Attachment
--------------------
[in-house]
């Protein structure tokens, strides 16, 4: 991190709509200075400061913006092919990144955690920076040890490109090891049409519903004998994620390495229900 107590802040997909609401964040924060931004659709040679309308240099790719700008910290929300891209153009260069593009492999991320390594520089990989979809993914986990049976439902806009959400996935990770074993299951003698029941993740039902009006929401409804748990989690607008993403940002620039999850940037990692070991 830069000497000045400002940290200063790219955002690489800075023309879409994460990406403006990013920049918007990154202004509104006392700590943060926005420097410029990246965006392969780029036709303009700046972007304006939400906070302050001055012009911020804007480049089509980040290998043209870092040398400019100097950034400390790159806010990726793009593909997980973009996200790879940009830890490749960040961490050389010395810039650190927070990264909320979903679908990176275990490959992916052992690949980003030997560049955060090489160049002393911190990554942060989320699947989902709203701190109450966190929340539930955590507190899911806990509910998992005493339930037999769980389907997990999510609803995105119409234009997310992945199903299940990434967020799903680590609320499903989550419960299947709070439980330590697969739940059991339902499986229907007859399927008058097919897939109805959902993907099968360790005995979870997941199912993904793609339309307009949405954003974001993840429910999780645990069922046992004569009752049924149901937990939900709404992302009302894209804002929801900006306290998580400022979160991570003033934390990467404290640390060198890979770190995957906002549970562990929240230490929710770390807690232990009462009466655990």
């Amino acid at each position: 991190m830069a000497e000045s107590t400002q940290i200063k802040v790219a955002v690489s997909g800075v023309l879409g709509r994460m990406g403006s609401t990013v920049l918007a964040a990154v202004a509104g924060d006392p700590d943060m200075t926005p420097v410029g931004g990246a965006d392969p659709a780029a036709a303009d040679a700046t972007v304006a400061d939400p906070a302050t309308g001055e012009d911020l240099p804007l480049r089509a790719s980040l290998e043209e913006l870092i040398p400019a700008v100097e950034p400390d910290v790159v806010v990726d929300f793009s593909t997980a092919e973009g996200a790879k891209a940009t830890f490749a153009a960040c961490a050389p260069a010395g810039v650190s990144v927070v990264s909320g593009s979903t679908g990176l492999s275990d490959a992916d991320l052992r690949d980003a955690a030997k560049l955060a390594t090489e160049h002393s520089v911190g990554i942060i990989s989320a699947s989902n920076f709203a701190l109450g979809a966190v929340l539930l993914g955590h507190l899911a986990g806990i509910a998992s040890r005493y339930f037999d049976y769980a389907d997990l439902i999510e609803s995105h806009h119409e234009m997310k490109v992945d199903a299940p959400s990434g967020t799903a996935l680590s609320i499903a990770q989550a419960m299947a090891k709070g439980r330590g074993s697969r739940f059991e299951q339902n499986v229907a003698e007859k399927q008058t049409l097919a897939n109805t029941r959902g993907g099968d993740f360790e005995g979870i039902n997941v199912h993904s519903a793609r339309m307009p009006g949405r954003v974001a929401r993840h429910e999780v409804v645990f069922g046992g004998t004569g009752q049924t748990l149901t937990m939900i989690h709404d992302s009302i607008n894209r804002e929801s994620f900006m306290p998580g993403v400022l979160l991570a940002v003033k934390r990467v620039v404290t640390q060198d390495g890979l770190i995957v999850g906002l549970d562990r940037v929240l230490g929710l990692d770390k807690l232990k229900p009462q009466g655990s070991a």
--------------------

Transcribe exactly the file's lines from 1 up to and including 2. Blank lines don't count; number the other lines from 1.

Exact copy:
[in-house]
């Protein structure tokens, strides 16, 4: 991190709509200075400061913006092919990144955690920076040890490109090891049409519903004998994620390495229900 107590802040997909609401964040924060931004659709040679309308240099790719700008910290929300891209153009260069593009492999991320390594520089990989979809993914986990049976439902806009959400996935990770074993299951003698029941993740039902009006929401409804748990989690607008993403940002620039999850940037990692070991 830069000497000045400002940290200063790219955002690489800075023309879409994460990406403006990013920049918007990154202004509104006392700590943060926005420097410029990246965006392969780029036709303009700046972007304006939400906070302050001055012009911020804007480049089509980040290998043209870092040398400019100097950034400390790159806010990726793009593909997980973009996200790879940009830890490749960040961490050389010395810039650190927070990264909320979903679908990176275990490959992916052992690949980003030997560049955060090489160049002393911190990554942060989320699947989902709203701190109450966190929340539930955590507190899911806990509910998992005493339930037999769980389907997990999510609803995105119409234009997310992945199903299940990434967020799903680590609320499903989550419960299947709070439980330590697969739940059991339902499986229907007859399927008058097919897939109805959902993907099968360790005995979870997941199912993904793609339309307009949405954003974001993840429910999780645990069922046992004569009752049924149901937990939900709404992302009302894209804002929801900006306290998580400022979160991570003033934390990467404290640390060198890979770190995957906002549970562990929240230490929710770390807690232990009462009466655990």